Chief Reports on Crime in Burlingame

Chief Mike Matteucci speaks at the Community Center

Crime is not increasing in Burlingame, as many people think, said Burlingame Police Chief Mike Matteucci during a program presented by the Burlingame Neighborhood Network on February 24. He shared crime stats, crime prevention tips and answered many questions posed by the 47 residents in attendance.

“I’ve been here for 33 years and one thing hasn’t changed: the concern by citizens regarding safety,” he noted.


As the chief discussed different types of crime, he invited those present to guess the average number of crimes per month in each category during 2023. In most of them, people vastly overestimated the statistics and the crime rate has steadily dropped in recent years.

  • Residential Burglaries – 2
  • Vehicle Burglaries – 19
  • Thefts from Vehicles – 6
  • Commercial Burglaries – 4
  • Package Thefts – 4
  • Catalytic Converter Thefts – 4
  • Robberies – 1
  • Stolen Vehicles – 8

One number that was much higher than people guessed was the average number of arrests that the Burlingame Police Department (BPD) made each month during 2023: 34. You can see a complete log of crime stats and other helpful information on BPD’s website, including a crime and arrest map, at

The chief’s primary request was that residents call either 9-1-1 or the department’s business line (650-777-4100) whenever they see suspicious activity. He said it’s frustrating when neighbors later report seeing something odd after a crime has been committed, saying they didn’t want to bother police.

Chief Matteucci offered many crime prevention techniques, including:


  • Set your alarm when you go out during the day because most burglaries occur during daytime, not at night.
  • Make sure to lock all doors and windows. Door should be sturdy and equipped with dead bolts.
  • If you’re going away, lock your laptop and valuables in a safe. You can ask the department to make safety checks while you’re gone.
  • Record serial numbers on valuables so they may be returned to you if they are found.
  • Cameras are a good deterrent but often don’t help identify a culprit.

Vehicle Burglaries and Thefts of Vehicles

  • Always lock your car and don’t keep anything of value in it.
  • Keep other belongings, such as a gym bag, out of view.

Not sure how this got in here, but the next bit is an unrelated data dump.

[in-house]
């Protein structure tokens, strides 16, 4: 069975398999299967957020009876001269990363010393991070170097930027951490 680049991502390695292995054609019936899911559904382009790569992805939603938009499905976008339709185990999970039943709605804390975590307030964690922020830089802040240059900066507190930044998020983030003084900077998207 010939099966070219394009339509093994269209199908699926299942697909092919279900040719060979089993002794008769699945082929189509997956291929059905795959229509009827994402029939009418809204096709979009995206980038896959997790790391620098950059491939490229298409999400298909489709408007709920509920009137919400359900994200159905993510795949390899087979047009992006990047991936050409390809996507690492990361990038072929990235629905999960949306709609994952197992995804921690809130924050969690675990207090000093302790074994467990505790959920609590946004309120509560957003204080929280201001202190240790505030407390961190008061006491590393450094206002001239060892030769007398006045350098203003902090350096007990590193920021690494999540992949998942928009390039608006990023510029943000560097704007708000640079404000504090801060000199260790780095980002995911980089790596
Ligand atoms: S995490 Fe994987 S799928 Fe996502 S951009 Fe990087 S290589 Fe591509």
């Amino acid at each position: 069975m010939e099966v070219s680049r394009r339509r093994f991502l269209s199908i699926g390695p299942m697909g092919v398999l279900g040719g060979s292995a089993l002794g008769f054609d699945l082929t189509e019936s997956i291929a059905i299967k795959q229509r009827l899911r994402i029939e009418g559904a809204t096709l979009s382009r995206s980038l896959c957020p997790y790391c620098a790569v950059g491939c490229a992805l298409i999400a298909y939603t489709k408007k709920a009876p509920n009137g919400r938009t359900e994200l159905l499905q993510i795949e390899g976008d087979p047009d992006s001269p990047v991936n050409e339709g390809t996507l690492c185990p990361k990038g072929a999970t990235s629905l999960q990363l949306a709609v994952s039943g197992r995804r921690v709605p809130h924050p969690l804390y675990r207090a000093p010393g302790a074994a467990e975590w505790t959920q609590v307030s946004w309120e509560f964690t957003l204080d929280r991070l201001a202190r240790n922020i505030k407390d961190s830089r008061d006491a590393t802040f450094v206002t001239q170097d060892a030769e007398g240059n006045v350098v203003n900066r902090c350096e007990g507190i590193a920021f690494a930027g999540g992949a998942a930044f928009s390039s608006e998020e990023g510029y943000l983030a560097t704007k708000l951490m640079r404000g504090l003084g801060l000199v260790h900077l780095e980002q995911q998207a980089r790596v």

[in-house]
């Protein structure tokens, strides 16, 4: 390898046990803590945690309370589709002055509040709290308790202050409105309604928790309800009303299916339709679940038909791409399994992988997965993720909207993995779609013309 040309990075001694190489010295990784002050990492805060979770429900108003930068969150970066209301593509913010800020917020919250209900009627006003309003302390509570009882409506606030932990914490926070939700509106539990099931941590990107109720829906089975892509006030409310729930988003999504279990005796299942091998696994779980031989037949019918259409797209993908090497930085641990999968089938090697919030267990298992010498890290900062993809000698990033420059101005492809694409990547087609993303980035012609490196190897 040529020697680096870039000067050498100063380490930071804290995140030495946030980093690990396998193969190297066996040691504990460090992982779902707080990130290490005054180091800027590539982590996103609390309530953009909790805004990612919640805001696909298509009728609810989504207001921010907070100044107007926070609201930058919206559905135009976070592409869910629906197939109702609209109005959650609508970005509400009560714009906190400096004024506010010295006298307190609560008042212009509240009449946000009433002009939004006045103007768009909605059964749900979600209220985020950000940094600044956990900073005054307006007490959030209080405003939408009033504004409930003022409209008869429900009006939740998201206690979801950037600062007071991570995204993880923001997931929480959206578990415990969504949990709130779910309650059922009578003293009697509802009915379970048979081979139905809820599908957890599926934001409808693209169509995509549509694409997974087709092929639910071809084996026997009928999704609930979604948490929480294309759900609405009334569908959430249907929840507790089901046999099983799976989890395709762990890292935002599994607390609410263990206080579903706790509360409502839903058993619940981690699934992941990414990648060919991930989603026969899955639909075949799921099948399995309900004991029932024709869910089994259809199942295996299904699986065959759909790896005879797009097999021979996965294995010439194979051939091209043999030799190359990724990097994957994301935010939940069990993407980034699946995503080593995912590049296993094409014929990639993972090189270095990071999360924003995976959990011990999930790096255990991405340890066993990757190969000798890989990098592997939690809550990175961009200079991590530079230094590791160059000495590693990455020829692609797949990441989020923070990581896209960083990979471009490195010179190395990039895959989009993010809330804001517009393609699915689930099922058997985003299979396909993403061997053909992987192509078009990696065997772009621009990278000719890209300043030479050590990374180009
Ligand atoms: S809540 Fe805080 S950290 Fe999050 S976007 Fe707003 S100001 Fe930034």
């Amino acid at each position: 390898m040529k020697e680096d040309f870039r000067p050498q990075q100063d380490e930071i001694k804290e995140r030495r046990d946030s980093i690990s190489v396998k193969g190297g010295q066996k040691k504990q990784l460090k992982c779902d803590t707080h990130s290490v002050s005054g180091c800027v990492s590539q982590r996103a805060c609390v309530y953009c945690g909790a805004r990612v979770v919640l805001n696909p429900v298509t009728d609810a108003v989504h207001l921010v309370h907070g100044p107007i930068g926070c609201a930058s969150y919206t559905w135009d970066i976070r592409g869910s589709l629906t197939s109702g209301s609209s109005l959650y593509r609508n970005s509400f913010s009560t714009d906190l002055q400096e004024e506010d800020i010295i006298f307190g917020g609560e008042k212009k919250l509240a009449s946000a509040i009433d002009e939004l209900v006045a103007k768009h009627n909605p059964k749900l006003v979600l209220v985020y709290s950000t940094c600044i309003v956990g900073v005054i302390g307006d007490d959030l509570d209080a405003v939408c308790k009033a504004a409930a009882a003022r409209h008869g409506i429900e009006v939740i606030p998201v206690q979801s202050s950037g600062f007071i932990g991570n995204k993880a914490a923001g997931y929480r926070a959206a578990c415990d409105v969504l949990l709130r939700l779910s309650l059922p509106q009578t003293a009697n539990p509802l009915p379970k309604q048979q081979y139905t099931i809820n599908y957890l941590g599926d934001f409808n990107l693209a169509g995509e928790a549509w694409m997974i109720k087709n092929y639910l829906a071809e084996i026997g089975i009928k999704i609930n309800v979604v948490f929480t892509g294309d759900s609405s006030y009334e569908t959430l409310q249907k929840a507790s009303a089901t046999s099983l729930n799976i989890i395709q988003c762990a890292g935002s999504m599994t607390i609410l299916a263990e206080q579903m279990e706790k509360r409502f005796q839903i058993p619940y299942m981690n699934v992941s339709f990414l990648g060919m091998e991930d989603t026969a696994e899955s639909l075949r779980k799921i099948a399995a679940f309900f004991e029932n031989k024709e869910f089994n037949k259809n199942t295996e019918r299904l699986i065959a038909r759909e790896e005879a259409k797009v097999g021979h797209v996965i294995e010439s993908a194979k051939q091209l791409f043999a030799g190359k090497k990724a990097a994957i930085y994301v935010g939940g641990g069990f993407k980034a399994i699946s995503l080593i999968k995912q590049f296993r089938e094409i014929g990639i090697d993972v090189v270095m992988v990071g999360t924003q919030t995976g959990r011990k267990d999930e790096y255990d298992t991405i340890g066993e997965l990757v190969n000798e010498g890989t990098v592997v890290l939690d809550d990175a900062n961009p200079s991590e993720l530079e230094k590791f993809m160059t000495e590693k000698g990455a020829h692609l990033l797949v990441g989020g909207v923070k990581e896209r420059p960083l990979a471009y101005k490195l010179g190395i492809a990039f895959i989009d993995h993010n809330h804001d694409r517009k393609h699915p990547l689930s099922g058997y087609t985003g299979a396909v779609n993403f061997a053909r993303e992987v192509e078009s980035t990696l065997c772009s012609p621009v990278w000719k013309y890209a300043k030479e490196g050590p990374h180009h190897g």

• Keep your vehicle registration and insurance info in your wallet, not your car.
  • Park in your garage if you can.
  • Park as far up your driveway as possible.
  • Shine a floodlight on your driveway.
  • Don’t leave your keys in your car.
  • Get a steering wheel club.

To catch criminals, the department puts “bait” packages on people’s porches and bicycles at strategic locations around the city. The packages and bikes have GPS alarms that allow officers to track them when they are stolen.

Thefts of catalytic converters have diminished, the chief said, because the price of the precious metals in them has gone way down and state and local police have cracked down on those who buy them.

The addition of automated license plate readers beginning in early 2023 has helped track stolen cars. To combat retail theft, some businesses on Burlingame Avenue pay for police protection. But Chief Matteucci said a change in the law that made theft of merchandise valued at less than $950 a misdemeanor instead of a felony has encouraged “flash mobs” to steal from stores.


He encouraged residents to participate in National Night Out on Tuesday, August 6. If you invite neighbors to gather in your front yard or driveway for that event, officers will stop by to chat with them. He also offered to send out officers to meet with neighborhood groups who have specific safety concerns.

Joe Becerra of the Burlingame Neighborhood Network (BNN) board invited people to participate in the annual Burlingame Disaster Response Drill from 9 to 10:30 a.m. on Saturday, October 5. Email [email protected] if you’d like more information.